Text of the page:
Seattleites have their favorite farmers markets and it’s not always the one closest to home. My favorite is the University Farmers Market. When I conceived of my preserves company, I imagined making large produce orders with folks like Billy’s Gardens and Tonnemaker Family Orchard and having the deliveries dropped to the jam kitchen with enough time to ripen any lingering firm fruits in time for weekend jam-making. Then to supplement the big orders, to feed my sense of inspiration, and drive product development I imagined making weekly early morning trips to the University Farmers Market to pick up Damson Plums from Mair Taki Farm and currants from the people next to Mair Taki’s stand who bring unusual cane berries and hard to find stone fruits like Royal Blenheim Apricots.
I do make it to the farmers market weekly, but it’s a different one every time. Strawberries and blackberries have me running all over the city. The trick is finding a fresh market berry farmer willing to wholesale their produce in buckets and who comes to city on a Friday or Saturday. Berries in buckets have no shelf life. They must be used within a day or two of harvest. So my trips to the markets have been more dash-like than meandering and curious. Product development comes in a different form too. The 3 lbs. of blackberries left over from making Blackberry Prune Jam combine with the 2 lbs. of apricots left from Apricot Butter and become a small batch of Blackberry Apricot Jam that I deliver to my Subscribers.
Funny, I sat down to write about the leisurely trip I DID make to University Market this weekend and look what it became. I was going to tell you about the odd, and I think surprising relationship between the ended summer season and ensuing flood of tomatoes to the market, where just by sheer quantity and lowered price per pound, tomatoes shift from a beacon of summer to a sign of fall. What is this time of year? We spend the growing season looking to the grower heralding just exactly where we are in the season by way of what they bring to market and then September comes. It’s cold, but sometimes it’s hot and that excited question, “what’s next? tomatoes? are they ready yet?” becomes “oh no, celeriac! we’re there already?”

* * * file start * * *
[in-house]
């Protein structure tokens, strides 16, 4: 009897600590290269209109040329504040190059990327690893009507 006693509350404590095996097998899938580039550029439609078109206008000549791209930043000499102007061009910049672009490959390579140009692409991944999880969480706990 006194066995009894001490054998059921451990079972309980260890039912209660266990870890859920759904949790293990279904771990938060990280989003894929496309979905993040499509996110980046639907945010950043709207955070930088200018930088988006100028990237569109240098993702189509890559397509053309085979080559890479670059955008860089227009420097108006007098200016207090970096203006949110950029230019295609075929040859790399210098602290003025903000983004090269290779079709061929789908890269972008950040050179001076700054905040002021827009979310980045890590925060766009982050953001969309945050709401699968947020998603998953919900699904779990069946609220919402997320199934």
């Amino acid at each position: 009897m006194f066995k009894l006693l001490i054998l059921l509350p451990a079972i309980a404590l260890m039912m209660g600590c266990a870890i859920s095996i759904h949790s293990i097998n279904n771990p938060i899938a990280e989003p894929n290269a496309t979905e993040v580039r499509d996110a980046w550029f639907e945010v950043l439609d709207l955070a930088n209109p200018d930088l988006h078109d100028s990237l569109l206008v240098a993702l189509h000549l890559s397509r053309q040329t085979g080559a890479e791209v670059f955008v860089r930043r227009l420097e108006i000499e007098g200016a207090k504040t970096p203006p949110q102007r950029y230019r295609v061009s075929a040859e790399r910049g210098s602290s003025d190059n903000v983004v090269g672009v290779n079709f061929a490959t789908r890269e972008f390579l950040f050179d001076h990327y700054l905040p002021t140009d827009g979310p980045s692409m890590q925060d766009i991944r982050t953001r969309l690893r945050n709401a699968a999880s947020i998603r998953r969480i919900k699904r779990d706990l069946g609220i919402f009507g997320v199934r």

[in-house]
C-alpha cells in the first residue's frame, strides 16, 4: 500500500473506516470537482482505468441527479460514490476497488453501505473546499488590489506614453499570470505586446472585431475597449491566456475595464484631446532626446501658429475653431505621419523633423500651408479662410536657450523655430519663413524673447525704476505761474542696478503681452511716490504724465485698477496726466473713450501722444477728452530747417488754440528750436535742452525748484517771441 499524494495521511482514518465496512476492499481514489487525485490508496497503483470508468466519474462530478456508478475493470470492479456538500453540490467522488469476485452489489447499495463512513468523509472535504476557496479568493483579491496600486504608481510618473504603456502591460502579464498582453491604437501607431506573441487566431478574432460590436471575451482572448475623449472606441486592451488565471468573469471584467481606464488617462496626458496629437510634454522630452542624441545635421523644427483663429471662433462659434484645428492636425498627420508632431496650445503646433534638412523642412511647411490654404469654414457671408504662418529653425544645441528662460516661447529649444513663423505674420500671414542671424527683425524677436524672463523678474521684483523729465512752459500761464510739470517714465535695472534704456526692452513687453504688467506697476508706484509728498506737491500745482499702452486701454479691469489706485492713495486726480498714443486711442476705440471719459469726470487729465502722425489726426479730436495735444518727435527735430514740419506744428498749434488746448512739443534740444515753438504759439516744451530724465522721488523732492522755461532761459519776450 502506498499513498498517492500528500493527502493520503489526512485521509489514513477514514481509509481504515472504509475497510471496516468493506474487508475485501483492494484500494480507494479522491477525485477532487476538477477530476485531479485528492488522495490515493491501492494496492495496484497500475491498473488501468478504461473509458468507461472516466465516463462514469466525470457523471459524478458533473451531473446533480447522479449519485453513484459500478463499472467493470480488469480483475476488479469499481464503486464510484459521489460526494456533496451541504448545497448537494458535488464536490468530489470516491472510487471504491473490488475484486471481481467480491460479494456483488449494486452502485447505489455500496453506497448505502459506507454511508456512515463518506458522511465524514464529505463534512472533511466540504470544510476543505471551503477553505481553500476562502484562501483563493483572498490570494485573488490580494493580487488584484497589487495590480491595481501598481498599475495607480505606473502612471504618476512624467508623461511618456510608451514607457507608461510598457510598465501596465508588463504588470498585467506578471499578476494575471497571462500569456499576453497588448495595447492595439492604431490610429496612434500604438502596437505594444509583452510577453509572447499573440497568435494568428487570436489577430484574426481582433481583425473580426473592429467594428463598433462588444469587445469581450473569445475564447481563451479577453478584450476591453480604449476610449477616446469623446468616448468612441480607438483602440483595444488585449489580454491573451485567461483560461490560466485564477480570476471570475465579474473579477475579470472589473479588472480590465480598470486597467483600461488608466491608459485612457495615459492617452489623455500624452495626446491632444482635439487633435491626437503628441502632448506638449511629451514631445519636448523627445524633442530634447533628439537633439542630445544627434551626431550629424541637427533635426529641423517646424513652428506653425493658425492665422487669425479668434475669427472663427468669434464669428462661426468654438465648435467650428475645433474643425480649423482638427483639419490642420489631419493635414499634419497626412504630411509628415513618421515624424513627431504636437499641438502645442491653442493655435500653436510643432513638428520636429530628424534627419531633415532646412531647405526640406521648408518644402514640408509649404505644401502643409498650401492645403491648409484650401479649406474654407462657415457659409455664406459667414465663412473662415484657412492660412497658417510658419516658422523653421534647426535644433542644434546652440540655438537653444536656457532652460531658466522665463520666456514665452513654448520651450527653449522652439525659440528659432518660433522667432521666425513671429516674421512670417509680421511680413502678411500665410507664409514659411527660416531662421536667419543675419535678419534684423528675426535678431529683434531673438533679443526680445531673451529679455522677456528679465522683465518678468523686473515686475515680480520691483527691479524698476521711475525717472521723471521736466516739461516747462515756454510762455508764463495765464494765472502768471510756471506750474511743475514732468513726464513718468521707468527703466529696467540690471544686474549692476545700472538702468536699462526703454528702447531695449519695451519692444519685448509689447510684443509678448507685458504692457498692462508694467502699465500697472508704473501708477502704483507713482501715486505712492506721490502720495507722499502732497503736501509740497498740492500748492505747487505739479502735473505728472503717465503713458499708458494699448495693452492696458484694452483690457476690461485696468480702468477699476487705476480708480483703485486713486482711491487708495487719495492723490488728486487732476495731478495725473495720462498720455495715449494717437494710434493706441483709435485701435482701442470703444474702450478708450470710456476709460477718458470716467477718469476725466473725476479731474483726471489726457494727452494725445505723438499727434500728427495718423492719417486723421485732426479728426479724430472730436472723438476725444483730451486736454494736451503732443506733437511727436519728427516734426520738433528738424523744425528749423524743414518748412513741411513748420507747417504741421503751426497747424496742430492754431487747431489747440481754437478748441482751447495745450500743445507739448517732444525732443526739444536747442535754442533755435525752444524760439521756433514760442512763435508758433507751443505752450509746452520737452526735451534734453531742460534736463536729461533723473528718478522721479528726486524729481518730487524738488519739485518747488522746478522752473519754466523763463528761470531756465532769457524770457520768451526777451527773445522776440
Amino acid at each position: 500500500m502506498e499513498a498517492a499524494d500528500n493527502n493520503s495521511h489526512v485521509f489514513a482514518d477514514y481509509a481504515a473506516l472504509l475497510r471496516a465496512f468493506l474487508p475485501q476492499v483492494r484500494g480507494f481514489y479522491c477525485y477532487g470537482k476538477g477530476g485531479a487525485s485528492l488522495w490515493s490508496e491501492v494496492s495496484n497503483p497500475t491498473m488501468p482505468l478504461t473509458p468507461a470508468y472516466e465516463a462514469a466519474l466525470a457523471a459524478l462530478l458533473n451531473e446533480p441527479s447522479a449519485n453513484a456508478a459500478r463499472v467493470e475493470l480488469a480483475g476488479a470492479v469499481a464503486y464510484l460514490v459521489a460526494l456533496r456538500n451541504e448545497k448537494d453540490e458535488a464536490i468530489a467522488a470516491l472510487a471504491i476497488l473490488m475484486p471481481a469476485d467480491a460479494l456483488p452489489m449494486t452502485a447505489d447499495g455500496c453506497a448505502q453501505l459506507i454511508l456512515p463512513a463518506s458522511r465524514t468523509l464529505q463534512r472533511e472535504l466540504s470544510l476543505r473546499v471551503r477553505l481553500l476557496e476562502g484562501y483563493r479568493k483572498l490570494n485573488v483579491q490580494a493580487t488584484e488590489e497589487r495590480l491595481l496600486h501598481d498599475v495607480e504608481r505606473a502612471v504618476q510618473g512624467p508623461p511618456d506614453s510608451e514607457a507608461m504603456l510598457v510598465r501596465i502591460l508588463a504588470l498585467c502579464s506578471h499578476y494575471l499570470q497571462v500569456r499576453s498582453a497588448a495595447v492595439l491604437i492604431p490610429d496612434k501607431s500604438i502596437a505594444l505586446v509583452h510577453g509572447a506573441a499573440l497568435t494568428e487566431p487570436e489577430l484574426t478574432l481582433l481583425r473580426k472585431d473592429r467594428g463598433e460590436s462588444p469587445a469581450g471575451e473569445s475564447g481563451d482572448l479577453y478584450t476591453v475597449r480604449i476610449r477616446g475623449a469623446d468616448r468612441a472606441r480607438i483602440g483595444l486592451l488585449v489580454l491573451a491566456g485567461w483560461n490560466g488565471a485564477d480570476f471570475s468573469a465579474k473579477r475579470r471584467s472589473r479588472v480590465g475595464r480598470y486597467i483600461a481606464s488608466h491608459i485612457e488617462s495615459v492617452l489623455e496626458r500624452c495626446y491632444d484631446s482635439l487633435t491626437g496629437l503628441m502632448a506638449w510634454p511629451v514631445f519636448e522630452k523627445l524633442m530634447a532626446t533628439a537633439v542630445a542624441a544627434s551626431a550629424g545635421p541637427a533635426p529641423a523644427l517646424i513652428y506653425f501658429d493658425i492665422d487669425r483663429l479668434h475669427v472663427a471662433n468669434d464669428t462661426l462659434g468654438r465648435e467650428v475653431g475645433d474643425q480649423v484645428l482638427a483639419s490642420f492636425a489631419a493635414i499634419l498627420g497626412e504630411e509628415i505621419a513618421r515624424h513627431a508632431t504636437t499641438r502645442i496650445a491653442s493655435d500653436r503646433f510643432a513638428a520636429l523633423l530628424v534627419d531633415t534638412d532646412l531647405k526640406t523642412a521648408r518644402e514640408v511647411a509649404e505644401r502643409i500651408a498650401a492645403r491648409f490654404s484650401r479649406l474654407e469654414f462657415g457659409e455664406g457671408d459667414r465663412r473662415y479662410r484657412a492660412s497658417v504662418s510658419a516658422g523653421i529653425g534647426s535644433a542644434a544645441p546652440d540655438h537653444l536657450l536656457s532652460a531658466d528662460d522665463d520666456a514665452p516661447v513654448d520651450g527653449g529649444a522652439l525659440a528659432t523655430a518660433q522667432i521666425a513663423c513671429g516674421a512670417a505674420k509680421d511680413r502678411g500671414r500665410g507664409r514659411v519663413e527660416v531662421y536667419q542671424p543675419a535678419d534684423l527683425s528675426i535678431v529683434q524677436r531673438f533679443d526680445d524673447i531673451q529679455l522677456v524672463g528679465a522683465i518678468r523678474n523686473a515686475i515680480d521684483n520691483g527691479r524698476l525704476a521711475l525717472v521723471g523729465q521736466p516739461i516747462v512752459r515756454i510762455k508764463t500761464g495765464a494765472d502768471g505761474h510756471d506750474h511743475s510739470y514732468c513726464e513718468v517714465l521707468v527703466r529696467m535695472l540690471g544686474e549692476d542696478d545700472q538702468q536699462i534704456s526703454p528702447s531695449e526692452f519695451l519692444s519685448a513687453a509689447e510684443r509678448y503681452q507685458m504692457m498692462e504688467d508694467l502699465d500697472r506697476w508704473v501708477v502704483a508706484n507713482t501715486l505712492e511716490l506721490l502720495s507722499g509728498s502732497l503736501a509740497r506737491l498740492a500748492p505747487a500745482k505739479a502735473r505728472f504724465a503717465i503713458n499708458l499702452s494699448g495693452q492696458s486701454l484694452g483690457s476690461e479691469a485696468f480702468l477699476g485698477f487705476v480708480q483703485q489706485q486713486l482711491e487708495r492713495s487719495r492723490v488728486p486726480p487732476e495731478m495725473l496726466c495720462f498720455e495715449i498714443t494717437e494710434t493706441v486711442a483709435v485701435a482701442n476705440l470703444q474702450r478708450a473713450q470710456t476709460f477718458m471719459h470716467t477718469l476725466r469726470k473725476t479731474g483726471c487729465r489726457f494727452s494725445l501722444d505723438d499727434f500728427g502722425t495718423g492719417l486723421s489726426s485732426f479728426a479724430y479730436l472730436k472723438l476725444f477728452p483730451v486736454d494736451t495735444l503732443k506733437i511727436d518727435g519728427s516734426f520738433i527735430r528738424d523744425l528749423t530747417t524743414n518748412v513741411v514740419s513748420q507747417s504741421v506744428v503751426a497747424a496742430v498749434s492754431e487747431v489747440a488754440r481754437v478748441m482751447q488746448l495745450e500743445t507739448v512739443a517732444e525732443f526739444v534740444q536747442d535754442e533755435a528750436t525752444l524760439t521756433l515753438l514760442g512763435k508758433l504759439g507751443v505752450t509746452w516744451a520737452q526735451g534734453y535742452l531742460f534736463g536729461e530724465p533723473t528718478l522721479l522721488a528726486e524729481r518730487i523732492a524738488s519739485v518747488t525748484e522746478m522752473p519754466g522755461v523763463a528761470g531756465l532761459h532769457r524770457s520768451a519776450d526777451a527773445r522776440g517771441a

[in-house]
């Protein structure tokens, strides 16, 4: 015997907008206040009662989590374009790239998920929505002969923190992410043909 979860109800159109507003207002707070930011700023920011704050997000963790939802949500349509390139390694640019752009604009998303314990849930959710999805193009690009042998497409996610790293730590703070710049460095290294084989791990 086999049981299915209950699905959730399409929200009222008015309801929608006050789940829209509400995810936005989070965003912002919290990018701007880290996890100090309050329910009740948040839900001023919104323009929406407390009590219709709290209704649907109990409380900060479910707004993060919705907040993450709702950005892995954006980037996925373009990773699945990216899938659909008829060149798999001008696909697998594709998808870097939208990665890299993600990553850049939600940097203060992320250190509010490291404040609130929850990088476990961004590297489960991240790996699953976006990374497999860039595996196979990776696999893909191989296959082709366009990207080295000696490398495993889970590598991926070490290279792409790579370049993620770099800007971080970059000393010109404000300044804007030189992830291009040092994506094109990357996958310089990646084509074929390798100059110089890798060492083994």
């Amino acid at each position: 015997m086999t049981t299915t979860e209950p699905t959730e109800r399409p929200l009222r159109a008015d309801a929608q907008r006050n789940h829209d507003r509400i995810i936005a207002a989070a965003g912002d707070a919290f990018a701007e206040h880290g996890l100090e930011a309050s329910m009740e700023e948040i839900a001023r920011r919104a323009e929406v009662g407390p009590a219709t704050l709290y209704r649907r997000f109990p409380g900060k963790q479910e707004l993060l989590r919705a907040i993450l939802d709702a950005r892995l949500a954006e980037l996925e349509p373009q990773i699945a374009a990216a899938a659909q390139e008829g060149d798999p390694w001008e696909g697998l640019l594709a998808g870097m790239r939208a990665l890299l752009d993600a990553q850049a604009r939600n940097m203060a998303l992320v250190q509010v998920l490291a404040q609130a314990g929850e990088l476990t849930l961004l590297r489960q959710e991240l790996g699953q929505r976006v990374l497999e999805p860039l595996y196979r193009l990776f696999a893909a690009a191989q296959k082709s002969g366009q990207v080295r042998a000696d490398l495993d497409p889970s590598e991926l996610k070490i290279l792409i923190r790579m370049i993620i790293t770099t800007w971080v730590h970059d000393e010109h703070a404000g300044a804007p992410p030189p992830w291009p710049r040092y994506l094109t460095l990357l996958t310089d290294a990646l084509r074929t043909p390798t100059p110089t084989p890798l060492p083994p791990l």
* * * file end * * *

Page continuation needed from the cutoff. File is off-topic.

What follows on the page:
The tomato flood and its signal of an oncoming tomato drought does have an upside, Tomato Jam. Just now I finished off a package of bacon, really only two slices remained, and slathered the remainders with Tomato Jam, which depending on how you look at it is a glorious ketchup or a sophisticated savory fruit jam built for cheese and sour breads. Tomato Jam goes on the menu soon at The Whale Wins and you can currently purchase jars at DeLaurenti and Sugarpill on Capitol Hill.